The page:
Others, like Formica integra — large, red-and-black field ants — are more conspicuous. They pile mounds of bark and bits of leaves around tree bases, dig trenches to make ant highways between trails, and fan out, hunting, scavenging, searching all day. They’re pesky, but they’re native. Though they can’t sting, they can pinch with their jaws, and will eagerly spray a warning of formic acid to urge you to leave them alone. Formic acid won’t kill you, but it smells strong, like vinegar. In some places, the dirt looks like a living thing with the number of their bodies crawling across it.
Another question: “How many ants live in the park?” my younger son wants to know. The answer to that is broad. More ants than people in Wayne County, where the Cliffs sit. More than all the people in the state of North Carolina.
Another question still: “How long have they been there?” Since before Lionel Weil, an entrepreneur who owned the Cliffs and donated the largest chunk of land to make it a state park in 1945.
Since before folks came from near and far to the nearby town of Seven Springs, which was once known as Whitehall, to drink the healing waters from the springs, a gallon a day. Before men fought the Civil War here, before the European settlers set up a trading post here.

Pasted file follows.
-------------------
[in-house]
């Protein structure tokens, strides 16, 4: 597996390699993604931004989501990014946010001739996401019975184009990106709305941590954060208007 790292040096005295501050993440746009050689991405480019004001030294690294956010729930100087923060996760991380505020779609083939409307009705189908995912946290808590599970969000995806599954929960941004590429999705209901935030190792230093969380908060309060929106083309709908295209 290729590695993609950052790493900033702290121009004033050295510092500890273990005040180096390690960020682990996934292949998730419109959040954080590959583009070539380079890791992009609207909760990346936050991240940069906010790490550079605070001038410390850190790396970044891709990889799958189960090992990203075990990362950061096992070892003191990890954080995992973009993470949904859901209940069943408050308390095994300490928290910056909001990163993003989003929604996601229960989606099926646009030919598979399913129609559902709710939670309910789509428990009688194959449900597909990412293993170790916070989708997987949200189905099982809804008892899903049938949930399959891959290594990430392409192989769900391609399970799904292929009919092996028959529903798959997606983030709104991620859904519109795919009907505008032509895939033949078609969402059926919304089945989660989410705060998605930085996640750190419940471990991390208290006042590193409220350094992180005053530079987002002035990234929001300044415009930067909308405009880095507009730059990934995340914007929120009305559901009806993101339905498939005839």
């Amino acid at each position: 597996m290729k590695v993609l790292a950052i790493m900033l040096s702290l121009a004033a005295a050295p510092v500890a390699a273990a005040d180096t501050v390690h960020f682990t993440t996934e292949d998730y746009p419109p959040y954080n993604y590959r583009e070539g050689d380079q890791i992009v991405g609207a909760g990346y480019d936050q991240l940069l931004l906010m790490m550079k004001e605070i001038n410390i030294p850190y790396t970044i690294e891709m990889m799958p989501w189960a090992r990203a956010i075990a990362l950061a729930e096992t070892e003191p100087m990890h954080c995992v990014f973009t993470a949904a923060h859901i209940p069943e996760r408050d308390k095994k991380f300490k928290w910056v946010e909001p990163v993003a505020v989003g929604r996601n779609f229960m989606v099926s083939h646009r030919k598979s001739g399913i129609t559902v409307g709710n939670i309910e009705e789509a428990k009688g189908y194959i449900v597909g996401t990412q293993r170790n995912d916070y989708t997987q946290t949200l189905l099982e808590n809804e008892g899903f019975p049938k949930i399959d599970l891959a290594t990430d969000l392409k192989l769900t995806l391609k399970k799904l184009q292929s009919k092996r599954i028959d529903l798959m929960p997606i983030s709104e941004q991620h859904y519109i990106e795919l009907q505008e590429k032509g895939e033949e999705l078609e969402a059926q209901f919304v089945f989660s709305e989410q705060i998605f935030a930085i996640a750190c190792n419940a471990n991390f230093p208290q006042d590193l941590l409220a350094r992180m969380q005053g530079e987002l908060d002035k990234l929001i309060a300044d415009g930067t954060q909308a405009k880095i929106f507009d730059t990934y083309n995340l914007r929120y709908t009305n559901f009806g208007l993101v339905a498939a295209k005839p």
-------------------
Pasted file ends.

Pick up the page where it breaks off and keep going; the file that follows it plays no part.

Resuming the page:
When the Saponi and Tuscarora peoples gathered between rivers to hunt and celebrate as sunlight skimmed the grass at daybreak, the ants were here. The ants came even before the tanagers and raccoons. The ants have been here, leaving their footprints in the sand, small but not insignificant, for millions of years. The Neuse shaped the Cliffs, but the ants shaped the life abundant. They planted seeds, cleared away the dead. They chased off invaders and tended to the lush planet. They cleared out fairy houses and stumbled over our toes, disappearing in the sand at the Neuse’s beach on the 11-acre swimming lake below. In the millions of years since the Cliffs formed, the ants have been here.
But how long is millions of years?